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The Spanish American War was the result of American expansionist goals and policies colliding with territories under Spanish control.
American sugar planters had established plantations on Cuba and Puerto Rico as early as 1870 even though the island was technically the property of Spain. By the 1890’s, political leaders and other pro-expansionist groups were keen to annex these islands. They decided the U.S. should enforce the Monroe Doctrine and remove Spain from the western hemisphere.
American newspapers helped fuel the fire by reporting on Spanish “atrocities” that were highly exaggerated. As these stories became more and more sensational, American public opinion turned and soon American were willing to go to war with Spain to help the Cuban people. This was why President McKinley eventually ordered the battleship Maine into Havana harbor.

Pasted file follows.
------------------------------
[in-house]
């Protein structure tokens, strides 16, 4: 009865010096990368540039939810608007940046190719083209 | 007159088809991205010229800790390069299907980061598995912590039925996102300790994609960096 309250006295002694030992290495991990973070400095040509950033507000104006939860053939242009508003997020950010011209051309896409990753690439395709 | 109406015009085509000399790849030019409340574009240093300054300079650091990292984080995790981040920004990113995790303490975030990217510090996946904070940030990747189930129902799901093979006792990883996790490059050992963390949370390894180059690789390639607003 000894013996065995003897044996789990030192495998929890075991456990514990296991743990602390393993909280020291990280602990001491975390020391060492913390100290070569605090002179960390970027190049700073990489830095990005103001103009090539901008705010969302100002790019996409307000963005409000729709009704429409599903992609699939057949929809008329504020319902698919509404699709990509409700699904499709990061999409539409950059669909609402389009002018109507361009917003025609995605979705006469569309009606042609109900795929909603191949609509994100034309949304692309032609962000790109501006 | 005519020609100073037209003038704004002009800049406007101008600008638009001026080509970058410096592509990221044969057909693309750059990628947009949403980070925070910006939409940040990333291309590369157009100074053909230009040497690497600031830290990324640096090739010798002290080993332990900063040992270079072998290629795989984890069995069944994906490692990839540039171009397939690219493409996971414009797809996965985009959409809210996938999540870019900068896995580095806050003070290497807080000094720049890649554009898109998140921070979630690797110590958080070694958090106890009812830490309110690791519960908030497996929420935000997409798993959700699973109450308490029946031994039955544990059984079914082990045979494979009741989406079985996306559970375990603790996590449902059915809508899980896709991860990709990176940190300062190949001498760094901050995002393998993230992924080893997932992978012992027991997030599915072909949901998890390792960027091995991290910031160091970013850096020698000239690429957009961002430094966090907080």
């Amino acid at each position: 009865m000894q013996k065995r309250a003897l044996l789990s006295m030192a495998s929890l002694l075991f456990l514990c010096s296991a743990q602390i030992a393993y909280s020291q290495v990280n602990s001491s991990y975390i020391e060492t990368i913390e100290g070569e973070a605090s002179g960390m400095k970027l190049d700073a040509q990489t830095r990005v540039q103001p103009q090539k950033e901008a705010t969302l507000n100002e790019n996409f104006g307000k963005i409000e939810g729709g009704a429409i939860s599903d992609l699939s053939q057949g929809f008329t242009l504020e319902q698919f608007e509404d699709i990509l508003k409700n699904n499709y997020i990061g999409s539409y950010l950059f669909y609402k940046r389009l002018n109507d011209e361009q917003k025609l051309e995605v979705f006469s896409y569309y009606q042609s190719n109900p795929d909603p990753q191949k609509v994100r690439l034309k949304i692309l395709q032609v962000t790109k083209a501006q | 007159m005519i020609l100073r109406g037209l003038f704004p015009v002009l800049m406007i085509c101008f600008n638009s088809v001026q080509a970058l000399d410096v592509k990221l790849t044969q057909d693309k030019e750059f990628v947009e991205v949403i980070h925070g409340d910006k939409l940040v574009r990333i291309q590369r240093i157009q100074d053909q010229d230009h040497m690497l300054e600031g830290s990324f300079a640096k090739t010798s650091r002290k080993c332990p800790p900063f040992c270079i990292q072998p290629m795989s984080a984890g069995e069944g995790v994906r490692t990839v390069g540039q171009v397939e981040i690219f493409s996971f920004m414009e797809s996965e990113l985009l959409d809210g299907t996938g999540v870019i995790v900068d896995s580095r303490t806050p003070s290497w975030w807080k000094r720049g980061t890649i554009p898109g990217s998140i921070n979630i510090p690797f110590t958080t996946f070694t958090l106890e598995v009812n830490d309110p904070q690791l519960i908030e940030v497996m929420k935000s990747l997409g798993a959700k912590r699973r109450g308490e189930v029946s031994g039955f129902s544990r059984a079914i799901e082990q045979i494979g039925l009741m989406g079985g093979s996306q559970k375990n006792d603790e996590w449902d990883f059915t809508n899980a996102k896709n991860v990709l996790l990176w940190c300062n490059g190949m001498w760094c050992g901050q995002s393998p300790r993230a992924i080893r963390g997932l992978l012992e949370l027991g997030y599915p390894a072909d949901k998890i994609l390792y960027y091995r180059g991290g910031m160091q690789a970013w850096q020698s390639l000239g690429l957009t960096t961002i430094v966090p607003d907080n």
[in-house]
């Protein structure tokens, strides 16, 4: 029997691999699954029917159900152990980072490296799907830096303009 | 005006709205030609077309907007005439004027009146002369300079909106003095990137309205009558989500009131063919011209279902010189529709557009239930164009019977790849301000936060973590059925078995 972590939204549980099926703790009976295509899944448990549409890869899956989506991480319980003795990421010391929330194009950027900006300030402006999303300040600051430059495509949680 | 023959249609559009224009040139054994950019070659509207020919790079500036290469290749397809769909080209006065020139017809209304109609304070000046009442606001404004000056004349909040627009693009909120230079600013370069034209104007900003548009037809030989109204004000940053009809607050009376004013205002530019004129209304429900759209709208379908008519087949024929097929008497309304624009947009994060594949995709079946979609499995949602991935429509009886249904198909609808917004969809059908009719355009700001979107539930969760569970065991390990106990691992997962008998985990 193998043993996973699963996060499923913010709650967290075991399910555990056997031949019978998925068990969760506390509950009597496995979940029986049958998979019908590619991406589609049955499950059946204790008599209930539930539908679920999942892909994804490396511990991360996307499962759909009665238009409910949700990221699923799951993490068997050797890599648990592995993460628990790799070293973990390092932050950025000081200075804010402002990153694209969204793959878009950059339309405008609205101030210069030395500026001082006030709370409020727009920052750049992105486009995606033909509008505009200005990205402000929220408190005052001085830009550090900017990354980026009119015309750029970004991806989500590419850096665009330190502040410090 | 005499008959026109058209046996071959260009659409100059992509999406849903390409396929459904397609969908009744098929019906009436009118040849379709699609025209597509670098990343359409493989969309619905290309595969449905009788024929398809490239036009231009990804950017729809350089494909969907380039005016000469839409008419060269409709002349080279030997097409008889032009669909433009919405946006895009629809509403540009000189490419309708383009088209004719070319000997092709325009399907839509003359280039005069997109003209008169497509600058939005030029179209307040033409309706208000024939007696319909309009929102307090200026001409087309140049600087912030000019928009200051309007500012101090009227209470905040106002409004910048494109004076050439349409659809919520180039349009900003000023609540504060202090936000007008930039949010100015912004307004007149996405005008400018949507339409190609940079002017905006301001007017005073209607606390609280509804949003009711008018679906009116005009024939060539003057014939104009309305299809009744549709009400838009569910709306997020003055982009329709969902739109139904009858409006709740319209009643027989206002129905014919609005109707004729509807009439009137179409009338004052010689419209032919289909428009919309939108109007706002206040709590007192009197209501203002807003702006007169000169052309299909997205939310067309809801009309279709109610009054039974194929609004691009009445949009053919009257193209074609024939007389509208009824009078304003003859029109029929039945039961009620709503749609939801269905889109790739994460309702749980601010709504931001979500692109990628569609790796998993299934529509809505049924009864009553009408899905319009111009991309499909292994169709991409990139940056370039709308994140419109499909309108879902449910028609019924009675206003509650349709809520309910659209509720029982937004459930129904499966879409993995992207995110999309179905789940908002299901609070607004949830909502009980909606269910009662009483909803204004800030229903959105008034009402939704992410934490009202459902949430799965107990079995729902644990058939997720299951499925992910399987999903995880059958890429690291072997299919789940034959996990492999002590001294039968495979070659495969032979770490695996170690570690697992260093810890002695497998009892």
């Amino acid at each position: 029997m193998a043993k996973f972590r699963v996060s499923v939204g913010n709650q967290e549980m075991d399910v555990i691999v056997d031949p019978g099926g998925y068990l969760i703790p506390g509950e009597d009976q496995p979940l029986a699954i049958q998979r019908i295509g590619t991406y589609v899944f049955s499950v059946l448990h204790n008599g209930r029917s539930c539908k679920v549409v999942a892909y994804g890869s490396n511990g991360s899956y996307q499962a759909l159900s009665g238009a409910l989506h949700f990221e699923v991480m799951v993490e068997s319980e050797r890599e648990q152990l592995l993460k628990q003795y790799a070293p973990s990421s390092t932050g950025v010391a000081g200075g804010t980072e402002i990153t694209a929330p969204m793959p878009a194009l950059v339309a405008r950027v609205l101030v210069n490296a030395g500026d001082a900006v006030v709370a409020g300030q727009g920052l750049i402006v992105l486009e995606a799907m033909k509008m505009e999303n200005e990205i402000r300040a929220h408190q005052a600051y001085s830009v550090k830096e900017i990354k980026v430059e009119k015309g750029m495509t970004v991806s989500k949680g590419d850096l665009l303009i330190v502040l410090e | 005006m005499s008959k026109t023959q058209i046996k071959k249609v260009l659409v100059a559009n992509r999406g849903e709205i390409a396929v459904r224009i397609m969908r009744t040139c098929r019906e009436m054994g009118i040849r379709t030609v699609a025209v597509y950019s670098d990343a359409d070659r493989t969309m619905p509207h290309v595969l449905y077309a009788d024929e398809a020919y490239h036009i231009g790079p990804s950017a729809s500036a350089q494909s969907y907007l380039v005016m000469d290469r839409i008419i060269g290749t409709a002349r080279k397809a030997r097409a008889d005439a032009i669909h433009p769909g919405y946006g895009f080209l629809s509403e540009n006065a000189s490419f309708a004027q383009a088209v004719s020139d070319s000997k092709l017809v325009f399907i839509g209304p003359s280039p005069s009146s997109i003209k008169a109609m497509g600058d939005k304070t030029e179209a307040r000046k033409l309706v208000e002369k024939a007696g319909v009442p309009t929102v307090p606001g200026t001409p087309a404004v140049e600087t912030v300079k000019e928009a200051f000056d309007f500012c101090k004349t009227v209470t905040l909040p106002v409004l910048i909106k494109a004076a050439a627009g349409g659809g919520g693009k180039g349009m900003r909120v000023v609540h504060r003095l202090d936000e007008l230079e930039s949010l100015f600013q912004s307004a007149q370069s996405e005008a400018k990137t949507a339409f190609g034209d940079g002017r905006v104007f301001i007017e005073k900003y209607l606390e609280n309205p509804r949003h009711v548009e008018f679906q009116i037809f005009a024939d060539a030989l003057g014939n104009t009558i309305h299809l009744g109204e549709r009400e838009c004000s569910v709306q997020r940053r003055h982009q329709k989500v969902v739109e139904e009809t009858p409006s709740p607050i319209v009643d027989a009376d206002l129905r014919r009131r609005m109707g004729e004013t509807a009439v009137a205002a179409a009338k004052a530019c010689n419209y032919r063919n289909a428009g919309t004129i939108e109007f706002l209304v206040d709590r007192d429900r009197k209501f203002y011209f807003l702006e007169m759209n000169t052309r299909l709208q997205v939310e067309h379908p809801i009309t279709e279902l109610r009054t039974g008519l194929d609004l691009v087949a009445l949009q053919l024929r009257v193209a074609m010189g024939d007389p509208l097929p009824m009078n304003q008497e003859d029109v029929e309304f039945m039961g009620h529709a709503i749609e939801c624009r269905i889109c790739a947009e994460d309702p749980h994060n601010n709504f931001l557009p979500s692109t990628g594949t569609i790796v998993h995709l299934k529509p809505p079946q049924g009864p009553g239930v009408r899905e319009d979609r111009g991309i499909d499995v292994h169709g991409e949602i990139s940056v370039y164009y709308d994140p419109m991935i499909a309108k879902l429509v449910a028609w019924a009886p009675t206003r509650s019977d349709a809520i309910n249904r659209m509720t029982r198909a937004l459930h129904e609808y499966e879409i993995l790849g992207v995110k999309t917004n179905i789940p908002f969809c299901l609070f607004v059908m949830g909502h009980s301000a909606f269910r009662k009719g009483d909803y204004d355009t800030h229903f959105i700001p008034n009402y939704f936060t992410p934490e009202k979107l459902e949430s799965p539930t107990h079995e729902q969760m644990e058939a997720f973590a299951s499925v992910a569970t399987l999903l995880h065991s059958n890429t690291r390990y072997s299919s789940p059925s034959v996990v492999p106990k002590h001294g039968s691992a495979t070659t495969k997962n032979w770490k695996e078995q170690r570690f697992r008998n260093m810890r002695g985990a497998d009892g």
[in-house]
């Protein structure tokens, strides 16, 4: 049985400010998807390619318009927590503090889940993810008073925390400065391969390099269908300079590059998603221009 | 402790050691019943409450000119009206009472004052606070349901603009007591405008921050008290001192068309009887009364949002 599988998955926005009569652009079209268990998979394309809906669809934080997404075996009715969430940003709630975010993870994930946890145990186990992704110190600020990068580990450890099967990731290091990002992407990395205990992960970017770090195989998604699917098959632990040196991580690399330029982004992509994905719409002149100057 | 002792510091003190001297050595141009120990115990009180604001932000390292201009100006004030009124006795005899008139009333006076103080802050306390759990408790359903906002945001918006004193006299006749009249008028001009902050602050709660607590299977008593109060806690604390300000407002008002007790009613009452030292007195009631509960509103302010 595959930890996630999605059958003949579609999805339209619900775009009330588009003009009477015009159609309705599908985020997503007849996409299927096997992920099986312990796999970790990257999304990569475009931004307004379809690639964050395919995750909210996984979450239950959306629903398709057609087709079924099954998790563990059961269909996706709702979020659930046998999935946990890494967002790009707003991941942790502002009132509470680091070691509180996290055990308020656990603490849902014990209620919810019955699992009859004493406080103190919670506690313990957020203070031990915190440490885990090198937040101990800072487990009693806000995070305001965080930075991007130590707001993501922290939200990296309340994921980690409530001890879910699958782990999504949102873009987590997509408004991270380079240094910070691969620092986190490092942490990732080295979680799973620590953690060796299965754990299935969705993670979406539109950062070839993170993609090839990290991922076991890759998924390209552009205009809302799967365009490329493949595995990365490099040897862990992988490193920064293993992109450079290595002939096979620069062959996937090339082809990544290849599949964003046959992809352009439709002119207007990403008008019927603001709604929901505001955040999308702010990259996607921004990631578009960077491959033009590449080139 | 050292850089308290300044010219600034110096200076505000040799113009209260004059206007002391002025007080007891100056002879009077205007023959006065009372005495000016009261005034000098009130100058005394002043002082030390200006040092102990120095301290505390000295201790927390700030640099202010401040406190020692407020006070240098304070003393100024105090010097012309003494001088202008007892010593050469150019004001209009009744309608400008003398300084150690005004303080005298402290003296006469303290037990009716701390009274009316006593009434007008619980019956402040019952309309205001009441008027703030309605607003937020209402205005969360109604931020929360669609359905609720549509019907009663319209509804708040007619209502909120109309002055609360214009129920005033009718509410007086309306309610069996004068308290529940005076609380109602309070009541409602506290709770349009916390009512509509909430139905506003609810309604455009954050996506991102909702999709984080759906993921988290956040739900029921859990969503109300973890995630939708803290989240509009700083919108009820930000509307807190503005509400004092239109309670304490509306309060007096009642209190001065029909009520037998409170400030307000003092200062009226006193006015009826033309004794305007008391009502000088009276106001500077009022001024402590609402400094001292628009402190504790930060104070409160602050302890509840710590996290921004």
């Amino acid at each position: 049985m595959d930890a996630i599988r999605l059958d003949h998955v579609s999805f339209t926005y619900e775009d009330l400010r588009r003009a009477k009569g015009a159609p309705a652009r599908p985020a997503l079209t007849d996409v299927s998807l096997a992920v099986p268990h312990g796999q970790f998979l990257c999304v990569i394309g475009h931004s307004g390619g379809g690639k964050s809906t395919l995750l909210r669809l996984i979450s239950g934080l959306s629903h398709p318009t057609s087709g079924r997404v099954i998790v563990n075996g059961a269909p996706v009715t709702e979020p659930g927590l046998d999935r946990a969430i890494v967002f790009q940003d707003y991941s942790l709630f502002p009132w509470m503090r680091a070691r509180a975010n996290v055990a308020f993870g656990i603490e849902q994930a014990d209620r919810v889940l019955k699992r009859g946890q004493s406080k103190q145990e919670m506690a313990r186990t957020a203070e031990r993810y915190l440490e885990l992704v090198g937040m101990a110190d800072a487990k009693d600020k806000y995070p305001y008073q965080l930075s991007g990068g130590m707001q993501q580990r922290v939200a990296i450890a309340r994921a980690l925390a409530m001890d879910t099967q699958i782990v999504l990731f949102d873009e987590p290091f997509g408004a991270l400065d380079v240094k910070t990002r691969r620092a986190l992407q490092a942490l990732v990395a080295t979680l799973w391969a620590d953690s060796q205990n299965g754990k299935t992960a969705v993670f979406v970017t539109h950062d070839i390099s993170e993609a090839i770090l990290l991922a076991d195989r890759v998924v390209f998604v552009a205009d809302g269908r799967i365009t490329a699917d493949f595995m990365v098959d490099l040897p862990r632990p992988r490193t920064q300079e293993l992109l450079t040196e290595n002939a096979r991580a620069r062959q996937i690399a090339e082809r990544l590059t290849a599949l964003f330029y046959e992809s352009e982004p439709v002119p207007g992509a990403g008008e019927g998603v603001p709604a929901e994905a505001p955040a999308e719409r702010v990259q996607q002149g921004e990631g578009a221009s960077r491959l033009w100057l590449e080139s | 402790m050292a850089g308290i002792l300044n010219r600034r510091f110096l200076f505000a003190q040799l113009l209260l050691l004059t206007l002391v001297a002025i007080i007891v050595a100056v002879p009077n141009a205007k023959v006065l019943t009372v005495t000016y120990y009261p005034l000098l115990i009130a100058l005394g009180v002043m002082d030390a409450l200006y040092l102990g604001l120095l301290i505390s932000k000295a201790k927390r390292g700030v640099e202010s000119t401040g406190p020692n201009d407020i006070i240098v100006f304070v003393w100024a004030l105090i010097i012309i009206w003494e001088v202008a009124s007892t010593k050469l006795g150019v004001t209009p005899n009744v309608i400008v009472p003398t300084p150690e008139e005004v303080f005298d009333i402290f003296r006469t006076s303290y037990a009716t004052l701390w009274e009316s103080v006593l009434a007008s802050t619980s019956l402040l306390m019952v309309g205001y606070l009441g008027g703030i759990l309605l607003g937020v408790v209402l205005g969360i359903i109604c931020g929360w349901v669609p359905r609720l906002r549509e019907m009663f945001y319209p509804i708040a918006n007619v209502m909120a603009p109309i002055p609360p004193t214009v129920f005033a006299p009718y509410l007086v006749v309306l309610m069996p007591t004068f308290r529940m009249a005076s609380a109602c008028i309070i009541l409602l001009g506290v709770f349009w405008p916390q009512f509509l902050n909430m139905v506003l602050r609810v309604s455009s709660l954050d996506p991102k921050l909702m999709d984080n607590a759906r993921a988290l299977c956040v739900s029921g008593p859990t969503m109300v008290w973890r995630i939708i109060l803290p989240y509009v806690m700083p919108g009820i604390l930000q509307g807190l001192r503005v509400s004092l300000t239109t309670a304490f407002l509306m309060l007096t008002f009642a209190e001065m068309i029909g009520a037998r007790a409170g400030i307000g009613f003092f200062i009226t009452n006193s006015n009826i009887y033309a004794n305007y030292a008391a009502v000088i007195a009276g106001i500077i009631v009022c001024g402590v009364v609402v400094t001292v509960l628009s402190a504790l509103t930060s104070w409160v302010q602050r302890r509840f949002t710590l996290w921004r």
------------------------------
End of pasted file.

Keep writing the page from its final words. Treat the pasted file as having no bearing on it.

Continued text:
On February 15th, 1898 the Maine exploded. Since nobody was really sure why it detonated, the American government used the opportunity to claim it was a Spanish bomb and used the event as an excuse to call for war.
Faced with growing pressure from both the public and Congress, McKinley eventually asked congress to declare war in 1898. The Spanish-American War was on.
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